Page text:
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Old 02-23-10, 10:21 AM   #9
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To the OP, I say GET A FIXIE! You'll love it.

The human engine has a narrow power band, more gears helps you stay in it more. AND I'm sure the racing scene drives what we have in a big way. Theres no downside to more gears unless its more expensive components, or the fact you can't run cross chain combos like you could on your old Schwinn. They still make some with 5 or 6 cogs, go get one of them and ride it. If you like it, then good for you. Its win-win for you and us.
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Old 02-23-10, 11:18 AM   #10
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There's another advantage that's probably not very obvious to people who are into bikes. That is that cycling novices are often confused by front shifters. In fact my wife would never shift the front derailleur until after her 2nd triathlon because she didn't really understand how it works.

Can't blame her, the left and right shifter typically work the opposite way from each other. The same button on the left that makes pedaling "easier", makes it harder on the right. Aside from that, a front derailleur that goes out of adjustment can easily lead to dropped or jammed chains.

So in my mind if more gears on the back allows for just a single ring on the front, that's progress for casual bikers.
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Old 02-23-10, 11:24 AM   #11
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Originally Posted by layedback1 View Post
Really------isnt the ever more increase in the number of gears on the freewheel over kill.
Why do you ask?
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Old 02-23-10, 11:28 AM   #12
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Old 02-23-10, 12:02 PM   #13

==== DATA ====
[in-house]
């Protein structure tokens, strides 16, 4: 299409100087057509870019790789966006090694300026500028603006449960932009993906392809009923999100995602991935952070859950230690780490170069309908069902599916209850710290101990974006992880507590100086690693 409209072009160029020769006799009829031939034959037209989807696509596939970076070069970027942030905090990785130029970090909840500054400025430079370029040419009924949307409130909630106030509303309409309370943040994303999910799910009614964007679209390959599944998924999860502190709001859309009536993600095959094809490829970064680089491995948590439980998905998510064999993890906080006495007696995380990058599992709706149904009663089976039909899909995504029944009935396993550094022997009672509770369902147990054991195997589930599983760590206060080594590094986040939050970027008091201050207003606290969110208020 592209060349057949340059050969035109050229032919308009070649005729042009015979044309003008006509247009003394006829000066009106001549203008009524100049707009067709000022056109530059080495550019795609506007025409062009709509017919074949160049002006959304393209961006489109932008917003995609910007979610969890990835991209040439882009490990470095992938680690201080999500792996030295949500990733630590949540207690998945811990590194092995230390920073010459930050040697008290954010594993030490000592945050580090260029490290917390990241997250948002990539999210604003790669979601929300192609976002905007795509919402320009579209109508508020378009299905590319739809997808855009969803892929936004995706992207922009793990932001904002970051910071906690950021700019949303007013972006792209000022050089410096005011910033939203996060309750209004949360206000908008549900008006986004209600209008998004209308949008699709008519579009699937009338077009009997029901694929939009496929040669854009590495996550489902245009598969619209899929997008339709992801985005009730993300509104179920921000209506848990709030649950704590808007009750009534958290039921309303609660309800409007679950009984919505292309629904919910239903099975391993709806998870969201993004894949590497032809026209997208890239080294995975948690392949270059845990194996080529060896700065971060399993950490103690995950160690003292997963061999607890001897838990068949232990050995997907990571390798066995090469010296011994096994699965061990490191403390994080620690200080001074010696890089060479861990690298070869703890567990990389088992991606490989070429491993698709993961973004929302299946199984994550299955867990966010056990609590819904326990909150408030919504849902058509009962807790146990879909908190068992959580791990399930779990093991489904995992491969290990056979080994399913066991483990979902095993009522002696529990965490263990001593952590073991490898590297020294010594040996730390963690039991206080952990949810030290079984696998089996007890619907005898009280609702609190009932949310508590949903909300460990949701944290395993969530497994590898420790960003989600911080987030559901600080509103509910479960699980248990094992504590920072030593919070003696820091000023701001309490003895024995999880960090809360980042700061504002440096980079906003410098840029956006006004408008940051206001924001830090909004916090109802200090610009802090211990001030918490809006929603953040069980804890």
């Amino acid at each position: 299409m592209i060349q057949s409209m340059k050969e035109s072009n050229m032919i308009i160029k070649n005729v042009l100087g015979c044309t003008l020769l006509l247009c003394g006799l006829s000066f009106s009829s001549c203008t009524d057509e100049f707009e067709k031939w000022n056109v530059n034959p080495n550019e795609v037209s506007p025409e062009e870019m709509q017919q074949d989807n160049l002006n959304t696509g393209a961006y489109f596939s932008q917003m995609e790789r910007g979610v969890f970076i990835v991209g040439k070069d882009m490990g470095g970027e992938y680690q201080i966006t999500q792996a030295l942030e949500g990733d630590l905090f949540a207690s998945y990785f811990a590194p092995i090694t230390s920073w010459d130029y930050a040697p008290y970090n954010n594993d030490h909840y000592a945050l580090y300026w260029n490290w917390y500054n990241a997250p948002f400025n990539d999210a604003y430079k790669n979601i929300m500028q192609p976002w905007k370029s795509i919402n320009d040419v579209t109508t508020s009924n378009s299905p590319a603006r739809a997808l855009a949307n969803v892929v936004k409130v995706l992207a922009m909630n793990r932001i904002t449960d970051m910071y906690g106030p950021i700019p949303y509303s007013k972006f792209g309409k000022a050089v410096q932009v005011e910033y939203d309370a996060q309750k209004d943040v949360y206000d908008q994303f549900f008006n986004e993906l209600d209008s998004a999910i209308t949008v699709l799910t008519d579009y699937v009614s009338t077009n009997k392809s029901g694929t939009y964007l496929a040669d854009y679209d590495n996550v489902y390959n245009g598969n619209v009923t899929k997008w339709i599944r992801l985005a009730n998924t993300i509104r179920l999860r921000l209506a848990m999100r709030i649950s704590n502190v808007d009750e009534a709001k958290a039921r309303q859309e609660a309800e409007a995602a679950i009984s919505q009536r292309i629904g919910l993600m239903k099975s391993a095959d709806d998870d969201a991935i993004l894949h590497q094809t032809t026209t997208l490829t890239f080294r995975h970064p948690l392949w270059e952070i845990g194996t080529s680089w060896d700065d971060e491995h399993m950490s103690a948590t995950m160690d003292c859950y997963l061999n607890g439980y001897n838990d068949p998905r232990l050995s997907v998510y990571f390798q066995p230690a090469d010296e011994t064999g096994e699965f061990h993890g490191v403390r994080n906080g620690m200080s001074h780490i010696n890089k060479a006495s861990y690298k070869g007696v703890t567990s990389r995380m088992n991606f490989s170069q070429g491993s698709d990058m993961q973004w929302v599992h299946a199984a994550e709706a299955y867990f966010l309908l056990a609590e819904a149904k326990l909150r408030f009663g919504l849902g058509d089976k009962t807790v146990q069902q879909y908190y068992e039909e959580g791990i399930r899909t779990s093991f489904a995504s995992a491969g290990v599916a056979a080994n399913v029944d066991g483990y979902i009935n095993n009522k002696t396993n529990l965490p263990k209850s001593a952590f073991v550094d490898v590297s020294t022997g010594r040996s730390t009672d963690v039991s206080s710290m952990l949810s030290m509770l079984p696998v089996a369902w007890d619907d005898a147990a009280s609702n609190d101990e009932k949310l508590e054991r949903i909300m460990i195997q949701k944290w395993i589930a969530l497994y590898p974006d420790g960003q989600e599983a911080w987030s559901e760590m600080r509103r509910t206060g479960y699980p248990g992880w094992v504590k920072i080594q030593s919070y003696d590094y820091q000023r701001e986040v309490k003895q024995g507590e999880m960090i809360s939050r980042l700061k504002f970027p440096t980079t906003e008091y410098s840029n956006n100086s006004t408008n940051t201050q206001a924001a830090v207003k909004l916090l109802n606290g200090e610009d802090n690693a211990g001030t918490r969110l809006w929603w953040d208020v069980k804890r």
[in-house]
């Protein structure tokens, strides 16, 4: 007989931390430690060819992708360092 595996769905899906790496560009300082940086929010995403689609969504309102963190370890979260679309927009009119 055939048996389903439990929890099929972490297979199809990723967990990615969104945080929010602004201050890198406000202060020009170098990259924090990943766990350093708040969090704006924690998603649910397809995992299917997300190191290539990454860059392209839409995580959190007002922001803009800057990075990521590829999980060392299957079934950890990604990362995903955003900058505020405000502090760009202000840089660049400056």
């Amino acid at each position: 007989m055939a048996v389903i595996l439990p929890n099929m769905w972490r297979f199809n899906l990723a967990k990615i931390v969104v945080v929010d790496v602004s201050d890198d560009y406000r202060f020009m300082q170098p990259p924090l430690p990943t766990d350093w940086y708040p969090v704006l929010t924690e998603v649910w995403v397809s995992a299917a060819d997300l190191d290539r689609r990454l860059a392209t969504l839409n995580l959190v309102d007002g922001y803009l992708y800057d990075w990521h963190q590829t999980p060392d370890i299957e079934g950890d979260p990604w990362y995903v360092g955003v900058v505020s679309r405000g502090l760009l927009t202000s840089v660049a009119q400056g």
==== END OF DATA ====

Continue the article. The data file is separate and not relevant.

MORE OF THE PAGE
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I usually ride a mono speed... anything after that is a bonus and I find I need less gears on the road than I do on the trail. The mtb needs the gearing to get me there and gearing to handle some serious terrain.

If I drove to the trail head I could eliminate a lot of the mtb's gearing.

The road bike only needs the "getting me there" gears and for this 12 speeds is enough.

If I was racing competitively I'd be just as involved in the arms race as anyone.
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Old 02-23-10, 01:43 PM   #14
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I ride an eight speed and a ten speed and I notice the slightly bigger jumps in the gearing on the eight speed. It's not an issue really as I mostly ride the eight speed to work and back. However on group rides where I'm struggling to keep up with people who race competitively and think 25mph is a good flat road cruising speed, the tighter gear spacing is valuable as I'm able to stay within my power band at 90-95RPM.

It's only a matter of time before Shimano figures out how to do half steps between cogs, and then the 20 speed (x 2 or 3) will be the next must have drivetrain for racing.
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Old 02-23-10, 01:59 PM   #15
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I won't have enough gears until I've got a 12-24t straightblock!
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Old 02-23-10, 02:45 PM   #16